I’m a little behind again this month, but here they are: the books I read in September.
1. Elaine Pagels, The Gnostic Gospels. This book, published in 1979, has been discussed rather a lot for its argument about early Christianity, and so when I saw it being given away by a retiring pastor, I grabbed it. Pagels takes as her starting point the collection of texts found near Nag Hammadi, Egypt, in the 1940s, and uses them to argue that early Christianity was much more diverse than it is today. The eventual “winners,” the orthodox, suppressed the scrappy Gnostics and destroyed their sacred writings – or so it was thought, until those writings were discovered at Nag Hammadi. She argues, in short, that the rise of what would eventually be Christian orthodoxy was a power play on the part of bishops, who claimed to be the only legitimate heirs of the apostles. Christ’s bodily resurrection, monotheism, the orthodox view of martyrdom, and male-only priesthood were doctrines that emerged over time as the proto-orthodox squashed dissent. Not surprisingly, her argument didn’t convince me. I thought that she misrepresented orthodox beliefs in several areas, and that her conclusions were far from inevitable based on the data she did present. She didn’t really seem to consider the possibility that the early church actually did preserve the teachings of Jesus and his apostles. Since that is so central to its claims to legitimacy, it’s surprising that she didn’t address this argument and instead characterized its doctrines as nothing more than a grab for power.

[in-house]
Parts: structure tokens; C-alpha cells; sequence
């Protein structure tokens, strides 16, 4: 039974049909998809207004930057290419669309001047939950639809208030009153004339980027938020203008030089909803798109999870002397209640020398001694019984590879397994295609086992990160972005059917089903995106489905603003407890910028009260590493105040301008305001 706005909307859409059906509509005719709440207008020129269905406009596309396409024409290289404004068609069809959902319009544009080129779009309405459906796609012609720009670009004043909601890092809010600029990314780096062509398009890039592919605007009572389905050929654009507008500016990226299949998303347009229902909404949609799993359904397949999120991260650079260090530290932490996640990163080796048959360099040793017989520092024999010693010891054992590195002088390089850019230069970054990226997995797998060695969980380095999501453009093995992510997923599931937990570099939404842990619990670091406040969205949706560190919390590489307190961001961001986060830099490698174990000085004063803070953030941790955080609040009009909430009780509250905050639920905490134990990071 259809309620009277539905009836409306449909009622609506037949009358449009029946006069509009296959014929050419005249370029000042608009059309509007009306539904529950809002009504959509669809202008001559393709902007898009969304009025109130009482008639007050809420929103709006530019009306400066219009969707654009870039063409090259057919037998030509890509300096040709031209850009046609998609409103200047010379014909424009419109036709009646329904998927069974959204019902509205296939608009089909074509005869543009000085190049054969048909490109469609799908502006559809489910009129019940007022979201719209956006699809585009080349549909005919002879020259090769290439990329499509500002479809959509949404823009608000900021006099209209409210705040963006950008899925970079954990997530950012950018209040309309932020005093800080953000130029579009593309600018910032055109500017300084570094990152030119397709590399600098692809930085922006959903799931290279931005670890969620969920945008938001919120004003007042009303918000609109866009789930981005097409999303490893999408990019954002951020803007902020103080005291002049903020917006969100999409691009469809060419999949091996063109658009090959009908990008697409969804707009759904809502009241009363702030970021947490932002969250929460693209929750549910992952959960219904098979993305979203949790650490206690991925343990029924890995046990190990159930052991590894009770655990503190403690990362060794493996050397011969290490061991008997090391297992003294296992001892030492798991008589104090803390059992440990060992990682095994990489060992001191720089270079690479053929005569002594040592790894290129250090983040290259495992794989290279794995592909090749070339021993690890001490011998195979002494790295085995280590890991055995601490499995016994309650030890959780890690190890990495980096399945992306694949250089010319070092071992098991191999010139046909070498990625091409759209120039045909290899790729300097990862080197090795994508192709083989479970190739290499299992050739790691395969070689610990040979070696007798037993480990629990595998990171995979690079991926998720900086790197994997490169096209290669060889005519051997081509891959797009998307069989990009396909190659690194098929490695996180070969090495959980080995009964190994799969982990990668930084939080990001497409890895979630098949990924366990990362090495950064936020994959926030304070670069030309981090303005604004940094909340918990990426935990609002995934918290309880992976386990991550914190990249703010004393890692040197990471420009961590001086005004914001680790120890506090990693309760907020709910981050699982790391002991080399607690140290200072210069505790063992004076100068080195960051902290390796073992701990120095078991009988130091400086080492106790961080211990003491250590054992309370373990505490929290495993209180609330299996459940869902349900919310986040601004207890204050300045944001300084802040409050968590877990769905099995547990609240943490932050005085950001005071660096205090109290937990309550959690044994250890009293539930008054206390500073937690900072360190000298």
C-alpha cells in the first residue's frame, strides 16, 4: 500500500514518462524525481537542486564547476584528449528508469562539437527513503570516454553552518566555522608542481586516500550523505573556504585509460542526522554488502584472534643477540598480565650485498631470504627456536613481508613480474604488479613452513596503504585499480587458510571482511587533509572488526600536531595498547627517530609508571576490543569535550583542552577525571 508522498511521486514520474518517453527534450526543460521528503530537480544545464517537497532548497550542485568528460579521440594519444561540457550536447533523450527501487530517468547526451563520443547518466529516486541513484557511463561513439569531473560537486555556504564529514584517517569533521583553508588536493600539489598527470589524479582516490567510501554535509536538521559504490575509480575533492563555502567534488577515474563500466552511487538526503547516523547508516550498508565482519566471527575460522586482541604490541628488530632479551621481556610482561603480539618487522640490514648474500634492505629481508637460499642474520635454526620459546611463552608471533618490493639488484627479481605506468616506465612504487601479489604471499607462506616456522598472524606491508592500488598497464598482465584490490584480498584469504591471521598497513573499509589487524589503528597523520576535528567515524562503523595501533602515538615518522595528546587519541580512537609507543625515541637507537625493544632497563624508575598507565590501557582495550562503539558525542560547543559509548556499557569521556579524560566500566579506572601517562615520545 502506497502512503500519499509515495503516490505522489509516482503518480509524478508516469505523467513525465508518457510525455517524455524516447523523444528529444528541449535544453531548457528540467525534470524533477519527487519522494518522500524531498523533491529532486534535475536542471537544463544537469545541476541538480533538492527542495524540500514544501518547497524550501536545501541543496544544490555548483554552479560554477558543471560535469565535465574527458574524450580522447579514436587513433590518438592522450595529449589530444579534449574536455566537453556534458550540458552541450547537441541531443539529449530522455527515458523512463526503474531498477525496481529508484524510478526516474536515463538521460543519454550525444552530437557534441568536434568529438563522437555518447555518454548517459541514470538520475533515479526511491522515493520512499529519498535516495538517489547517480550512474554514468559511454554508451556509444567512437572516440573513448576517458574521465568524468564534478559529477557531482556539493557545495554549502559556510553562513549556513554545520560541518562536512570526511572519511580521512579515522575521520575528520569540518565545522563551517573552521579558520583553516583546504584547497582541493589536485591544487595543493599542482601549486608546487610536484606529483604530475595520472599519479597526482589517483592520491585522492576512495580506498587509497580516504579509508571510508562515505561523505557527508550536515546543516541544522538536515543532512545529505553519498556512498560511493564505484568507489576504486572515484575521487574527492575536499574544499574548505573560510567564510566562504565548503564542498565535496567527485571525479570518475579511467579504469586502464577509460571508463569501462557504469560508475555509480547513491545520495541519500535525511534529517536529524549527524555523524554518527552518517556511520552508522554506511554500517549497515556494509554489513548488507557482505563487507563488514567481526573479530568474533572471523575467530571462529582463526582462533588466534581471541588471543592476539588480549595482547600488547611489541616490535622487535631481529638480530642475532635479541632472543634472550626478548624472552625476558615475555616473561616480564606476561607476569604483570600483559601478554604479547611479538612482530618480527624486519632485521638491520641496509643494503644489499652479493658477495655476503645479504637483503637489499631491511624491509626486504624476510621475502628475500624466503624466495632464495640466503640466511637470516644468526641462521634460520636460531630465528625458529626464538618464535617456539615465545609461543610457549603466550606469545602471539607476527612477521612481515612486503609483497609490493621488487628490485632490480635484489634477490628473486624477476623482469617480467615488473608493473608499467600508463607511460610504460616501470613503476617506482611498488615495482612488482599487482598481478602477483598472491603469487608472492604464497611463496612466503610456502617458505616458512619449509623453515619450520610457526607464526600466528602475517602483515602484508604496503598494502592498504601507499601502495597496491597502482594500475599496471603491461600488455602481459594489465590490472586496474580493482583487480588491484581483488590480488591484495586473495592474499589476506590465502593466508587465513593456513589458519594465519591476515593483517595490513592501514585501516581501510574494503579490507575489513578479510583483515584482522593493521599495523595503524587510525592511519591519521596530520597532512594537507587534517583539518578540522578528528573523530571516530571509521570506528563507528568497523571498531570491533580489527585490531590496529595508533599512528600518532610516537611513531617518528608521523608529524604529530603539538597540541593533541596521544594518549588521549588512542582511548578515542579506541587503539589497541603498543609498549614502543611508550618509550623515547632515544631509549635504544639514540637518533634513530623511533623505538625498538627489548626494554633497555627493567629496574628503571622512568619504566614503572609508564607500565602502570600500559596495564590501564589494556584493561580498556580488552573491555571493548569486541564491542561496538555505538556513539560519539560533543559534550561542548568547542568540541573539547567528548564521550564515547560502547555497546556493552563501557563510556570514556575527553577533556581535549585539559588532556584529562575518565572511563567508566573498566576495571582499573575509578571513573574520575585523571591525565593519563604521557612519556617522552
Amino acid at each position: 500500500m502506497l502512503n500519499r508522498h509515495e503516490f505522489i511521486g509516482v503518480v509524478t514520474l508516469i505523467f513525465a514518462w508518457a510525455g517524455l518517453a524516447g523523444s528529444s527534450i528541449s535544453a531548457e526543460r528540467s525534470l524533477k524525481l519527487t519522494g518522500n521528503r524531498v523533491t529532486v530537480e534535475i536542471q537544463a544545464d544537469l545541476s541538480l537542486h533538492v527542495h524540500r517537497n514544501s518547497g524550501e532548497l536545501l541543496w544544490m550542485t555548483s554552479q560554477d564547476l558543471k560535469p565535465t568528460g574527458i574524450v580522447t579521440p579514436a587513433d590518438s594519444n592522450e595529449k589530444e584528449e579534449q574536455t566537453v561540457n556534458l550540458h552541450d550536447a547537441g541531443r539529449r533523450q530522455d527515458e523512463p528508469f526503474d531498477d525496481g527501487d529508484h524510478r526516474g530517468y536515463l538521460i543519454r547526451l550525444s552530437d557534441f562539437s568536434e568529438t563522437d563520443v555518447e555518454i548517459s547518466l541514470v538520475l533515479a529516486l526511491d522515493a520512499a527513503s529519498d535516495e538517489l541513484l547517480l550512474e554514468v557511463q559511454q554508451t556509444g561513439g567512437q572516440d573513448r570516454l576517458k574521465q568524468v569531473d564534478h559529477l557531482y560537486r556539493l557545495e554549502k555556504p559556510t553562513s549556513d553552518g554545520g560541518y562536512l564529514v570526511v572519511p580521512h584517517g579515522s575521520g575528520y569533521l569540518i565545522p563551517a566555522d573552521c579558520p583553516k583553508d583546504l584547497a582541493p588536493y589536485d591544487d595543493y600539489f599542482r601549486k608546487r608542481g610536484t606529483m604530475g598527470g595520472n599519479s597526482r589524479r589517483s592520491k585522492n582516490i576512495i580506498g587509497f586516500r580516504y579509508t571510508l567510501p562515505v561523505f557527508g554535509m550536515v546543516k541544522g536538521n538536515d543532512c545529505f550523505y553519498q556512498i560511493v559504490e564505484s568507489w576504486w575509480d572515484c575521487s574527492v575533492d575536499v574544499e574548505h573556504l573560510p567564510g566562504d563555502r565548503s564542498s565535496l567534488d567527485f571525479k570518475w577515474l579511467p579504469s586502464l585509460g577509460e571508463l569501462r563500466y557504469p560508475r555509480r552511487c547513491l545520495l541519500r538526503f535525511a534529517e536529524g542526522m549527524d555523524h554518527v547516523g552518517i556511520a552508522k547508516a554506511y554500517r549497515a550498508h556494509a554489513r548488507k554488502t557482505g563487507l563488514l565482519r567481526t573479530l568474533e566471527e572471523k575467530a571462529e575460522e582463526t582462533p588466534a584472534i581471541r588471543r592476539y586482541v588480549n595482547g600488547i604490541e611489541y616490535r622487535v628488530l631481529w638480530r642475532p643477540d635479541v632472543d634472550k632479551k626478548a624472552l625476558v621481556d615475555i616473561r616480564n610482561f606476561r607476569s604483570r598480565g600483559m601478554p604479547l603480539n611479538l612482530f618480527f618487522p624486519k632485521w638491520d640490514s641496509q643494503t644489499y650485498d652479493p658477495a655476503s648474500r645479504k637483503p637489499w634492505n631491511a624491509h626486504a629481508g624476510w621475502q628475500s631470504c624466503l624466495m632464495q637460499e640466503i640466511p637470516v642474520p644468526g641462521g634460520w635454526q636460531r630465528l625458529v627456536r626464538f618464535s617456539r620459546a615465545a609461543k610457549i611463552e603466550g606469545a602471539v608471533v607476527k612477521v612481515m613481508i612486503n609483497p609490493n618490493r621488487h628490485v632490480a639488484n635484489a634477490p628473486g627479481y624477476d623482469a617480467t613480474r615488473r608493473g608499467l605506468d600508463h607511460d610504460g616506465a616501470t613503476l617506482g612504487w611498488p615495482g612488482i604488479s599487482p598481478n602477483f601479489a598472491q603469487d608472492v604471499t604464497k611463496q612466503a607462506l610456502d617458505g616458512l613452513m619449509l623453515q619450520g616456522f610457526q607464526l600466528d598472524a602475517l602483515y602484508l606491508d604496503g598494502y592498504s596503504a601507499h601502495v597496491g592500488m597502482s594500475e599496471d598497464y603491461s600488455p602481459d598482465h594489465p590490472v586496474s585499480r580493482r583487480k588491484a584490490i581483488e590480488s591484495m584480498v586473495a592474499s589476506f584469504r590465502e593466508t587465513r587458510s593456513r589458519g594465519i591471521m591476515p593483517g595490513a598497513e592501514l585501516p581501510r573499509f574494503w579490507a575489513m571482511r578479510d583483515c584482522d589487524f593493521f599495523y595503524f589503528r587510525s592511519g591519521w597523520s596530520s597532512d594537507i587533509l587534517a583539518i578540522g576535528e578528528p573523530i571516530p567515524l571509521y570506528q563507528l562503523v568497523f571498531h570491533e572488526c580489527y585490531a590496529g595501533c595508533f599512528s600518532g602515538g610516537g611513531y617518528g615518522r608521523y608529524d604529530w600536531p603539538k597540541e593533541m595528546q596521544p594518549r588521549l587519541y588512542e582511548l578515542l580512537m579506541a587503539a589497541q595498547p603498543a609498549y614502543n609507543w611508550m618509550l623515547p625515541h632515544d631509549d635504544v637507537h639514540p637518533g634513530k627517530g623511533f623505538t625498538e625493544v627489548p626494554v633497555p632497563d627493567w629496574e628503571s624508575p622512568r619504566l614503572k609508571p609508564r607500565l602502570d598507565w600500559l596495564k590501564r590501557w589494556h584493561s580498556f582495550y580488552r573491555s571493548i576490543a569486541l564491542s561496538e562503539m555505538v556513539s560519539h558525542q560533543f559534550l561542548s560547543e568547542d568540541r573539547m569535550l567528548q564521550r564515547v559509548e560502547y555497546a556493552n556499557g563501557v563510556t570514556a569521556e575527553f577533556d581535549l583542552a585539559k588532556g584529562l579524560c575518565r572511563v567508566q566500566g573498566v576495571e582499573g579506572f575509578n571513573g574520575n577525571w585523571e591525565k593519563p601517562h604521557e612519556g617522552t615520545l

Nevertheless, I’m glad that I read it. It is a book that could only have been written in our postmodern times, when distrust of institutions and authority is at an all-time high. It is good to think about such arguments, to weigh whether they have validity, and to decide how to respond when they don’t.
2. Bart Ehrman, Misquoting Jesus. This book could have been a great popular introduction to the textual criticism of the New Testament, but it isn’t. The problem is that Ehrman, who was once a Christian fundamentalist and is now an agnostic New Testament scholar and text critic, has an ax to grind. As he writes in the Introduction of this book, he once believed that each and every word of the New Testament had to be the very words of God, and as such could contain no mistakes, no matter how minor. When he discovered an apparent mistake in the text while writing a paper in graduate school, his tenuous faith was shattered. I first heard of Ehrman when I was in college, when one of his books served as a textbook for a religion class called “Intro to the Early Christian Era.” Back then, even as a college freshman, I was frustrated by how Ehrman would leap to his preferred conclusions from insufficient data. Everyone has biases, but you can’t make a good argument if you leave out inconvenient data and don’t address counter-arguments on their own terms. When I saw this book in an airport bookstore a couple of years ago, I decided that it would be good to read it and get re-acquainted with Ehrman, since if a book is in an airport bookstore (and on display at the front, no less), it is bound to be popular and affect the way people think about the Bible.